What is World AIDs Day?
WORLD AIDS DAY is held on December 1st each year. The day is used to raise awareness about the issues surrounding HIV and AIDS. It allows people to show support for people living with HIV and to commemorate those that have been lost.
HIV still exists in Australia. 833 new diagnoses were reported in 2018. There is no vaccine or cure for HIV however there are highly effective treatments available. Currently, HIV is considered a chronic yet manageable condition. People with the virus can lead long, healthy lives. Life expectancy is on a par with a person who is not infected.
What is HIV?
HIV stands for human immunodeficiency virus. HIV causes damage to the body’s immune system making it more difficult to fight infections and some cancers. The virus can be transmitted through contact with infected blood, semen or vaginal fluids. It can be spread by unclean needles, mother to baby through pregnancy, labour or nursing and unprotected vaginal, anal and oral sex. Symptoms include fever, sore throat, rash and fatigue. HIV is usually asymptomatic until it progresses to AIDS.
What is AIDs?
AIDS stands for acquired immune deficiency syndrome. AIDS is a late stage of the HIV infection. If a person with HIV has a severely damaged immune system, they will be diagnosed with AIDS. Symptoms include weight loss, fever, sweats, fatigue and recurrent infections. People with HIV who are on effective treatment do not develop AIDS as the treatment stops damage to the immune system.
In Australia, high risk people can include:
- Men who have sex with men
- People who have sex with people from countries with a high rate of HIV
- People who inject drugs
- People who have tattoos or piercings overseas using unsterile equipment
- People who have sex with a person who is high risk
Prevention can include:
- The use of condoms in vaginal and anal sex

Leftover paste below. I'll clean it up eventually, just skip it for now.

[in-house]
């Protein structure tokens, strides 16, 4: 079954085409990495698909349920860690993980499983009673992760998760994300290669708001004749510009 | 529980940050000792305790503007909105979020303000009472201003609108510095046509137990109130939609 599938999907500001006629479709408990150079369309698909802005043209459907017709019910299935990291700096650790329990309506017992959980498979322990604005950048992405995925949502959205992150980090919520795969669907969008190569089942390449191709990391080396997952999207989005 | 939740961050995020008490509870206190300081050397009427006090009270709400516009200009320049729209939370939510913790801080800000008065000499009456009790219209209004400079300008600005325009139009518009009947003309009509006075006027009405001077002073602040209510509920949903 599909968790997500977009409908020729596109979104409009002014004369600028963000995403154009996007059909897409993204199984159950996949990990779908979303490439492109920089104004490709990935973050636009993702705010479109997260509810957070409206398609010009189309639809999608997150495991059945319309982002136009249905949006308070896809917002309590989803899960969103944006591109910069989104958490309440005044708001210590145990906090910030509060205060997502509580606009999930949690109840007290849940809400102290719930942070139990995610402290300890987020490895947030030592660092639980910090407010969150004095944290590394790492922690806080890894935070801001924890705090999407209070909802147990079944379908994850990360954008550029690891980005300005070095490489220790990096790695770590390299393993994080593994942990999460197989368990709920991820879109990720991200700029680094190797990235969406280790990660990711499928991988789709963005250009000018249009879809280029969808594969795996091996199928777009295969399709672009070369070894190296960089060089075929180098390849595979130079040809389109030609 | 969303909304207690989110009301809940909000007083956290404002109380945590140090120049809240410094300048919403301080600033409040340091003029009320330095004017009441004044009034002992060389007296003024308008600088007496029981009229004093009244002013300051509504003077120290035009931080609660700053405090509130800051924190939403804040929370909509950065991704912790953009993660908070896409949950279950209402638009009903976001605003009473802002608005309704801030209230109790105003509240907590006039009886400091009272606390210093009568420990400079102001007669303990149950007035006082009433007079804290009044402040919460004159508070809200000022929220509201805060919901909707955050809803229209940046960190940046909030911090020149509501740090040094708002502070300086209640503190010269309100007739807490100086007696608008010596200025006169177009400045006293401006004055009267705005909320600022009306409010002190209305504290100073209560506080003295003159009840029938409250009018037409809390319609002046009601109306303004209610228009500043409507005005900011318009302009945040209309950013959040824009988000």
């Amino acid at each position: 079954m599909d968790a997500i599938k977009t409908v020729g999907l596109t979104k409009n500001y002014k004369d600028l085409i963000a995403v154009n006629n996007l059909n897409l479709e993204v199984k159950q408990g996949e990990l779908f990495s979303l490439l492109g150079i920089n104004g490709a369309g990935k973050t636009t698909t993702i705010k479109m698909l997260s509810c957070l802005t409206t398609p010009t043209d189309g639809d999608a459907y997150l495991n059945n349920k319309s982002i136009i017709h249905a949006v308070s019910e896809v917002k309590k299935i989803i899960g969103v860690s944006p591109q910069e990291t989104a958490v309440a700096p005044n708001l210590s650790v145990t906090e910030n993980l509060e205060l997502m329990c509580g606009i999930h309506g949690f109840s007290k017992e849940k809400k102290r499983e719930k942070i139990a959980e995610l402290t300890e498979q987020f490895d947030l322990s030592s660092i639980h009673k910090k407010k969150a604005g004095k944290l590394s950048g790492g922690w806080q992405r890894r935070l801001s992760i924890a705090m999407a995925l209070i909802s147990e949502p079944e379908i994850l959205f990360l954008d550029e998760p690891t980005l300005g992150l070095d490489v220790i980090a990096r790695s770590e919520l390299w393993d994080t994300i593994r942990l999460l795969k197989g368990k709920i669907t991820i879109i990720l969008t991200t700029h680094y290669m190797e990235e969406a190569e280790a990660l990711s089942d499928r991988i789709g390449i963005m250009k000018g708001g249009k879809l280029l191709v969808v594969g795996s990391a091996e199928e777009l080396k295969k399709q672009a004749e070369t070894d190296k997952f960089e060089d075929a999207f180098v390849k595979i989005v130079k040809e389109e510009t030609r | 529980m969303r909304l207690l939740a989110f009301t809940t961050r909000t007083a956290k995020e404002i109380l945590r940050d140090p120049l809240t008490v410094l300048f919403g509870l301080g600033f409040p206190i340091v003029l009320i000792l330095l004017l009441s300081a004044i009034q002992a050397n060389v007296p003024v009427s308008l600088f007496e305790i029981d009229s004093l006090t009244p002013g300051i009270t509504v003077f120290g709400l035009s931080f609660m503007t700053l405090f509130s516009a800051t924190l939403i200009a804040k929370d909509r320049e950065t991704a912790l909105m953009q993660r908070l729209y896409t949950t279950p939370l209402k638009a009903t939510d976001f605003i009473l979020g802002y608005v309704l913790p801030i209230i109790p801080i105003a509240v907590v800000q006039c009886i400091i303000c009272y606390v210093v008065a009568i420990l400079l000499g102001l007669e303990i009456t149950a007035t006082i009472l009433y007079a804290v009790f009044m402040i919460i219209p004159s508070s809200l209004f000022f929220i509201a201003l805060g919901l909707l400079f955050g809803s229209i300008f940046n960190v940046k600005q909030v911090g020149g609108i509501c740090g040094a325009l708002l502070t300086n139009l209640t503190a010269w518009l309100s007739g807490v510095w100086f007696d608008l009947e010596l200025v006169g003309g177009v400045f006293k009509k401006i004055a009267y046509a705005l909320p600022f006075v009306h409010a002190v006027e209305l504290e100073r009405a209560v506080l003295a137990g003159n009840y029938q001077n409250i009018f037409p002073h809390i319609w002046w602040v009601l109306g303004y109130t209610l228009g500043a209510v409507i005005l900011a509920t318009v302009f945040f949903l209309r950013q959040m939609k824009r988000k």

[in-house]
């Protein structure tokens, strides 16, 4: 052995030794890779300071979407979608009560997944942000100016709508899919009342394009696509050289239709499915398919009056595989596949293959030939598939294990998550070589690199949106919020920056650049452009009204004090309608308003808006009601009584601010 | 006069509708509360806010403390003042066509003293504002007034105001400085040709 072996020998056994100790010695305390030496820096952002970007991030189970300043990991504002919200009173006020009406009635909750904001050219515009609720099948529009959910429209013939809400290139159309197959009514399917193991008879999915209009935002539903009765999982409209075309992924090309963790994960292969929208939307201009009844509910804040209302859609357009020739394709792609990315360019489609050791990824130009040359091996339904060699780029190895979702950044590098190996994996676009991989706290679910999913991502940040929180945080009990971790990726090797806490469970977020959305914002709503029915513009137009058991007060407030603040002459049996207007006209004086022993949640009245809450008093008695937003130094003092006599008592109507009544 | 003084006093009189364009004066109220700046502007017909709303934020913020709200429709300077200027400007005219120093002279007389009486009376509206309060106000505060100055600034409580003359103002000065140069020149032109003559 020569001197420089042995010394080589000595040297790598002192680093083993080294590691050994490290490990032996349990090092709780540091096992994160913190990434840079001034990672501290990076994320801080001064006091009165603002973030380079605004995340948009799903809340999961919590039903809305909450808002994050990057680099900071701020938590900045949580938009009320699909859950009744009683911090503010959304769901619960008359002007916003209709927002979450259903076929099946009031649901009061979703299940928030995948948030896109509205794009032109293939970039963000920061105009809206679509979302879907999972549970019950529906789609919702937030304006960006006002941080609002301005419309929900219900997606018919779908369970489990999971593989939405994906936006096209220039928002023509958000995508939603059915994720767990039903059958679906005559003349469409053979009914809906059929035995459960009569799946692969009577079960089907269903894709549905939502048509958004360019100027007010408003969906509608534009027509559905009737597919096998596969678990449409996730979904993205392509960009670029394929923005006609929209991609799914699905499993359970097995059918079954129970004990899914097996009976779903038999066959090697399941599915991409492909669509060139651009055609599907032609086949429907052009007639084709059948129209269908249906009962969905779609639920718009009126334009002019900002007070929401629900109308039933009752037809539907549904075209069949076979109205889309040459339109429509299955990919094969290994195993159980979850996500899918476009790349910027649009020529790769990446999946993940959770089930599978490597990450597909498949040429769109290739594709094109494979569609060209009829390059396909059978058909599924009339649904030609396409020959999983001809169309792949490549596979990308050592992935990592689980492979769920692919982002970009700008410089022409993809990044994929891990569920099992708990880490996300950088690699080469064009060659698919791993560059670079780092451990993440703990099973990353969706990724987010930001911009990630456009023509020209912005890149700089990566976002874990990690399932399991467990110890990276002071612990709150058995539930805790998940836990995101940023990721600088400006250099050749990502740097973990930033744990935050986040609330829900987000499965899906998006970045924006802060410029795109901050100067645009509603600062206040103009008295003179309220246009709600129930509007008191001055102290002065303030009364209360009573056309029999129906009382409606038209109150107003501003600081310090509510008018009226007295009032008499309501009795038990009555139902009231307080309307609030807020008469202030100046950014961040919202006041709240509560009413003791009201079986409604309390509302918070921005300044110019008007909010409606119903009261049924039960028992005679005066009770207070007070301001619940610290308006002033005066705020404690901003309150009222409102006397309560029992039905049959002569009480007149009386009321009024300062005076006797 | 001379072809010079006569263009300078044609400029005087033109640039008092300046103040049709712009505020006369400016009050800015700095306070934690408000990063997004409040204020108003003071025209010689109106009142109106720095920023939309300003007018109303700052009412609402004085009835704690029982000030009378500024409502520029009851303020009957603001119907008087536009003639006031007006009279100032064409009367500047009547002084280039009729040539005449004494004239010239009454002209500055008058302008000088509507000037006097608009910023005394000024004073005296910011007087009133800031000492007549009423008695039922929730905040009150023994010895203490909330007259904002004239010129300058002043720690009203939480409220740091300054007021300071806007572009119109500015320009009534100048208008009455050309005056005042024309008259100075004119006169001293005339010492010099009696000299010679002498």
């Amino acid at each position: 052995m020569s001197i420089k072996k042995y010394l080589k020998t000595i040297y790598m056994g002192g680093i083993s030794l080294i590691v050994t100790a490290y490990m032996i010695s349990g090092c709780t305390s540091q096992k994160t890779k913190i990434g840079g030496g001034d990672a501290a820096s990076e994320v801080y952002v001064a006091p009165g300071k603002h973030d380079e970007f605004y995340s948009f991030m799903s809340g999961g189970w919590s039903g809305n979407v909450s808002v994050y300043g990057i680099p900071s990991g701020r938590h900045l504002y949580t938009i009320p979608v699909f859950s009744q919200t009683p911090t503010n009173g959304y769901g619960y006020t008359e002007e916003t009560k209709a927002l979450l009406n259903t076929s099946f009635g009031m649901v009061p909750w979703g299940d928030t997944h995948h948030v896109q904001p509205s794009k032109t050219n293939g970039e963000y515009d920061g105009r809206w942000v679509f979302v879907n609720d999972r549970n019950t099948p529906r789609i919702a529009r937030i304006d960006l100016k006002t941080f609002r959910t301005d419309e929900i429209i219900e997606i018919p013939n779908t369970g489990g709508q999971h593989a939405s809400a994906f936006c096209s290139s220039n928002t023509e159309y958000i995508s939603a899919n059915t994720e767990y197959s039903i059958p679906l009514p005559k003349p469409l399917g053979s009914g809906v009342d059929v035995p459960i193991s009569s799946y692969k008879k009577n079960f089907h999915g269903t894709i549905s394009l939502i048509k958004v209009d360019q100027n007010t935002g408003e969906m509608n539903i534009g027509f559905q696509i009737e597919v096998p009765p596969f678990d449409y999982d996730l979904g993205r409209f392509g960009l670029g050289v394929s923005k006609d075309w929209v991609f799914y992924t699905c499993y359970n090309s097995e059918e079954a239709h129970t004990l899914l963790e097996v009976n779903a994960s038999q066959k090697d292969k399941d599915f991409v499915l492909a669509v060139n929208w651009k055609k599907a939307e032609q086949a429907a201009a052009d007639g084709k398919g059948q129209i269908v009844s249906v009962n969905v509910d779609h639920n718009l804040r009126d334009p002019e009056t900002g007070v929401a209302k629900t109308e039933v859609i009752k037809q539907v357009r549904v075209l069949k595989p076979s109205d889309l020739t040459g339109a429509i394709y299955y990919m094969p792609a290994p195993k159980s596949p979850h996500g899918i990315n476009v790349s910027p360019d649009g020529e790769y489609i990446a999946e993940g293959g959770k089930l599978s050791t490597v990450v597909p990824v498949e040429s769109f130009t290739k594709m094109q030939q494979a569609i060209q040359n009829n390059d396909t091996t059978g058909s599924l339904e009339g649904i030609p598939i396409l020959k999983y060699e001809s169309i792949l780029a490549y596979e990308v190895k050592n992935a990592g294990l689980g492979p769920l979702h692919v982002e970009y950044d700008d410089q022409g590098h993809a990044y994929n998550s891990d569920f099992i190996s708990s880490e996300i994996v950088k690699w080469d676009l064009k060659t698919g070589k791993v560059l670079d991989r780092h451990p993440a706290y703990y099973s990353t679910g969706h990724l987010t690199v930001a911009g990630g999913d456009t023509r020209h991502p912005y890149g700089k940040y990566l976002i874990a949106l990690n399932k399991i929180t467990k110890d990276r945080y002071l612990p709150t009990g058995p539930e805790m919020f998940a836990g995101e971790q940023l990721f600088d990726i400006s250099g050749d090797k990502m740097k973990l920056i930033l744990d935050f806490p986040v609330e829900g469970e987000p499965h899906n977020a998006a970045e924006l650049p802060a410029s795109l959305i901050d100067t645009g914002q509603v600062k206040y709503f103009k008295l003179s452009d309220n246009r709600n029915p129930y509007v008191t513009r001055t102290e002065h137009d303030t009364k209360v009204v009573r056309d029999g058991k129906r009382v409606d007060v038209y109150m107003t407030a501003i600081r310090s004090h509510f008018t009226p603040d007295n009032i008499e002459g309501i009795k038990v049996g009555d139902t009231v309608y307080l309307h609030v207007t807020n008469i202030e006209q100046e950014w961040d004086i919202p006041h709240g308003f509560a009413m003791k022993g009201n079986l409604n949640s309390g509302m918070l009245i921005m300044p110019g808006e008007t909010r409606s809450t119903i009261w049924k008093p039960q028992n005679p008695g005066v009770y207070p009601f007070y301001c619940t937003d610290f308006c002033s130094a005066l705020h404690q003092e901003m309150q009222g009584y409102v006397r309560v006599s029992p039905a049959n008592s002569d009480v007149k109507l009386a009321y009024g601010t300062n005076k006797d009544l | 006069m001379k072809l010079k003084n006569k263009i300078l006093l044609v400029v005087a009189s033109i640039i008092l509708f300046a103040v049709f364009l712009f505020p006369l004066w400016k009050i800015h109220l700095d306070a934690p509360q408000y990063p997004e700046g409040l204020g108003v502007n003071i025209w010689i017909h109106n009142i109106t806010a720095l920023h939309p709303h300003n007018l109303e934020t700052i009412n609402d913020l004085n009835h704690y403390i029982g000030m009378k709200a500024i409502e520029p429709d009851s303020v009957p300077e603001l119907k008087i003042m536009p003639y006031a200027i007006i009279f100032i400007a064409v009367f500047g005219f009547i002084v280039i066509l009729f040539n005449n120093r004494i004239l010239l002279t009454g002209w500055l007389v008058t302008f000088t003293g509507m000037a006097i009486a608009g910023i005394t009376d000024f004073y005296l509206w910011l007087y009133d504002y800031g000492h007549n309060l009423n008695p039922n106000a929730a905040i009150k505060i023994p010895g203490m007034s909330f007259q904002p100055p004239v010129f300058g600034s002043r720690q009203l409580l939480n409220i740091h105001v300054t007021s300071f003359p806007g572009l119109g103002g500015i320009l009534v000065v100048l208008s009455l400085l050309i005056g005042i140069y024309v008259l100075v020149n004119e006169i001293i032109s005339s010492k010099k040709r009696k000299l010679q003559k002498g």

- Not sharing needles or syringes
- Ensure tattooing and piercing equipment is sterile
Worldwide, approximately 38 million people are living with HIV. Up to a quarter of those are unaware they have the virus. If you are travelling and are sexually active in countries with a high rate of HIV, ensure you take condoms with you. These items aren’t always accessible or of a high quality in other countries. You can find further information about a country’s HIV rate on the WHO (World Health Organisation) website.
How is HIV diagnosed?
You can have HIV yet feel and look healthy. If you think you may have been exposed to HIV you should consult your doctor or a sexual health clinic about being tested. The only way to find out if you are infected is by having a blood test. The virus can be managed by daily medication.
HIV doesn’t discriminate, it can affect anyone. People with HIV often feel isolated due to a fear of discrimination and not being accepted. This Sunday (1/12/19) is an opportunity to show support for people with HIV. It also gives you the chance to engage family and friends in conversation about HIV.
You can help change any stigma or discrimination around HIV by better understanding the virus and encouraging those close to you to do the same.